Madeline Binder wrote a book on children and divorce after she saw that her adult children were struggling after her divorce.
Establishing Boundaries After Divorce
Establishing boundaries after divorce is one of the most important steps to take. Boundaries need to be established for your children, for your parenting partner, for your family, for your former in-laws, and for yourself.
Boundaries will not only help the newly divorced family unit to remain functional, but they will also help you to reduce the stress that your family experiences and help keep everyone working together amicably.
The purpose of this article is to provide you with information about what boundaries need to be set, how to set them, how to enforce them, and what to do when the rules seem to fly out the window. Feel free to post your comments, personal stories, and questions in the comments section below.
Setting Boundaries With Your Ex-Spouse
The first boundaries that you need to establish are the ones between you and your former spouse. These boundaries will define how and when communication is to be transmitted, what rules each partner needs to follow when making plans with your children, and how each parenting partner is to treat each other. You can also establish rules and boundaries for how new spouses will work into the parenting partnership and what roles they will play.
An example of this type of boundary is:
"Any information that relates to the children's education needs to be shared with the other parent."
Setting Boundaries for Yourself
Just like you need to set boundaries for your ex-spouse and your kids, when you get a divorce, you need to set boundaries for yourself as well. The boundaries that you set for yourself are going to focus on things that impact your ability to be a good parent and to remain sane.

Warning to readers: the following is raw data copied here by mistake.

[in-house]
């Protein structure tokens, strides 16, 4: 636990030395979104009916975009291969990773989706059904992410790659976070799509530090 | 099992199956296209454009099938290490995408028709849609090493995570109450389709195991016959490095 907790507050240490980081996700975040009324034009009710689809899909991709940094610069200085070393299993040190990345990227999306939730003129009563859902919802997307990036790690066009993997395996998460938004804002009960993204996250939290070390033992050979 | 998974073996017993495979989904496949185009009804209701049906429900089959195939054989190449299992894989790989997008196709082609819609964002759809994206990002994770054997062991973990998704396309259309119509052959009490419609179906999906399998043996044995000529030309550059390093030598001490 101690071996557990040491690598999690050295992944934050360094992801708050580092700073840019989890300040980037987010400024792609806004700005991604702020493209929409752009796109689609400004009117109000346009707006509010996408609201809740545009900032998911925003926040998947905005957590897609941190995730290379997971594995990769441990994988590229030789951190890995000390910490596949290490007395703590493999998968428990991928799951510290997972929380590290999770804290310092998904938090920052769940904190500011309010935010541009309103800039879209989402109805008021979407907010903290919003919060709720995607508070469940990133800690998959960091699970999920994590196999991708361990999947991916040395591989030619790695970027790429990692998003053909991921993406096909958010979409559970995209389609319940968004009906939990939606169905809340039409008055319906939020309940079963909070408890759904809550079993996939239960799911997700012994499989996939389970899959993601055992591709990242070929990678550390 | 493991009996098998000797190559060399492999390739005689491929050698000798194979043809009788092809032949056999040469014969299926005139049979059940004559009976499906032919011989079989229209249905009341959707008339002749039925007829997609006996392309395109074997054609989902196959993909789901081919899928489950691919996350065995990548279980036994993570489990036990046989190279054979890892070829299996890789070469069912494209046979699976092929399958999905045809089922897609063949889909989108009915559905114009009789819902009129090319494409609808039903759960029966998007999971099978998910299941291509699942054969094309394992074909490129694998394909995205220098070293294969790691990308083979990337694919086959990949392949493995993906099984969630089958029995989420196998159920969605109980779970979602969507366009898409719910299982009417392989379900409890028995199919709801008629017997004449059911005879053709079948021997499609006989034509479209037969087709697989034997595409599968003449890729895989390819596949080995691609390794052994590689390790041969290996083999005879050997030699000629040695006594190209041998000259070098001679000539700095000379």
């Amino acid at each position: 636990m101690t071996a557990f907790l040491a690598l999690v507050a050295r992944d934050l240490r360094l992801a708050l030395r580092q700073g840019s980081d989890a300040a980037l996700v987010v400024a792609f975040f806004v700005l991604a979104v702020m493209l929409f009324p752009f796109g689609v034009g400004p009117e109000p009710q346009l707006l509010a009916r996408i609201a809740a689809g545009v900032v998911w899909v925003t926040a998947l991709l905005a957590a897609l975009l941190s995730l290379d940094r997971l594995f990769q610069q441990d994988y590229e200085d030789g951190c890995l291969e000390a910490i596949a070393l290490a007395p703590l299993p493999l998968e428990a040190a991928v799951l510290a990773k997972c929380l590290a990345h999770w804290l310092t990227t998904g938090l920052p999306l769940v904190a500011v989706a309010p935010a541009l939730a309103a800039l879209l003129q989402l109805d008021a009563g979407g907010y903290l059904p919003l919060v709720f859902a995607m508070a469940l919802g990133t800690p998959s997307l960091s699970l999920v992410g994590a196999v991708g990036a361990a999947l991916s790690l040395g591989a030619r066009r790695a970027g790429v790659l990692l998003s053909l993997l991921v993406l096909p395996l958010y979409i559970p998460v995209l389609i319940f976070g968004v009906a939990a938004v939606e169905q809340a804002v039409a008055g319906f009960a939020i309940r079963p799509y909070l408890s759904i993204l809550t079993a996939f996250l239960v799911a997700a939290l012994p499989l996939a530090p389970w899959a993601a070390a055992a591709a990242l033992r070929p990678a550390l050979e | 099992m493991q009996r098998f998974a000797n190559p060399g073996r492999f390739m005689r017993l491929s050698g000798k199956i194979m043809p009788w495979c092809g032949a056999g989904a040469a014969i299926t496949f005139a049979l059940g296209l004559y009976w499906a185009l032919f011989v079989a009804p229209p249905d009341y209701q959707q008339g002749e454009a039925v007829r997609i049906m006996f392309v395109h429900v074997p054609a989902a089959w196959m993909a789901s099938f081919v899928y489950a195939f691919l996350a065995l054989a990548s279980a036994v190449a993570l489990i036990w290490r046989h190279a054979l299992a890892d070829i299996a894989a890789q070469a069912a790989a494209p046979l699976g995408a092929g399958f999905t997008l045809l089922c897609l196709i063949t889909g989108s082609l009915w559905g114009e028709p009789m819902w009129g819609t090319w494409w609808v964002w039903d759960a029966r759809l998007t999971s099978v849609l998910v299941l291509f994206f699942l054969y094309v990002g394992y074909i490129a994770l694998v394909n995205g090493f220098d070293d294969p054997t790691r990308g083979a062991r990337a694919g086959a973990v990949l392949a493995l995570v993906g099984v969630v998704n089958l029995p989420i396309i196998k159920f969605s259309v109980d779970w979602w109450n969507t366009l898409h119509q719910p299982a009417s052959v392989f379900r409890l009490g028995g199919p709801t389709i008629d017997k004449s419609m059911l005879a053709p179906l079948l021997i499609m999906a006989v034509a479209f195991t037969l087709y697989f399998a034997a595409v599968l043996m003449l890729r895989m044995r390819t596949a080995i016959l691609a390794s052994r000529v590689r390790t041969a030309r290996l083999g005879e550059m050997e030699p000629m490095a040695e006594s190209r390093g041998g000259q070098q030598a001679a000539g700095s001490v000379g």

For example, you need to set a boundary for how much you interfere with the time that your kids spend with their other parent. While it may be painful and very difficult to do, you need to let your kids enjoy their time with their parent. In fact, you need to encourage them to maintain their bond with their other parent. The only time you would need to interfere is if you thought that they were not being cared for properly.
Setting Boundaries With Your Kids
The second set of boundaries that you need to establish is made up of the boundaries between you and your children. These boundaries need to establish a common set of rules that will govern their lives regardless of whose house they are at.
For example, you can impose a curfew of 11:00 p.m. on the weekend that is in effect both at your house and at your ex-spouse's house. Other boundaries that you will need to establish will be related to responsibilities each child has and the respect that they show you, your ex-spouse, and any new spouses that come along.
List of Common Boundaries for Divorced Couples
There are many types of boundaries that you can set. The boundaries create the rules by which your relationships are guided in your divorced family structure. Here is a list of sample boundaries that you need to set when you get divorced:
- Schedules for when communications are appropriate, i.e., between 9 a.m and 10 p.m.
- Limits on how often you can communicate with kids when they are with their other parent.
- The tone of communications and rules for communicating, i.e. no swearing, no derogatory remarks and keep things respectful.
- How often you need to communicate with parenting partner to keep them in the loop.
- Rules for standing up for yourself when you are being mistreated by ex-spouse or other people.
- Boundaries that will prevent you from becoming overbearing or intrusive when it comes to your parenting partner's rights to be a parent.
- Rules for the family, regardless of whose house the kids are in.
- A standard set of punishments and rewards.
- Conflict resolution strategies that can be used to defuse tempers.
This article is accurate and true to the best of the author’s knowledge. Content is for informational or entertainment purposes only and does not substitute for personal counsel or professional advice in business, financial, legal, or technical matters.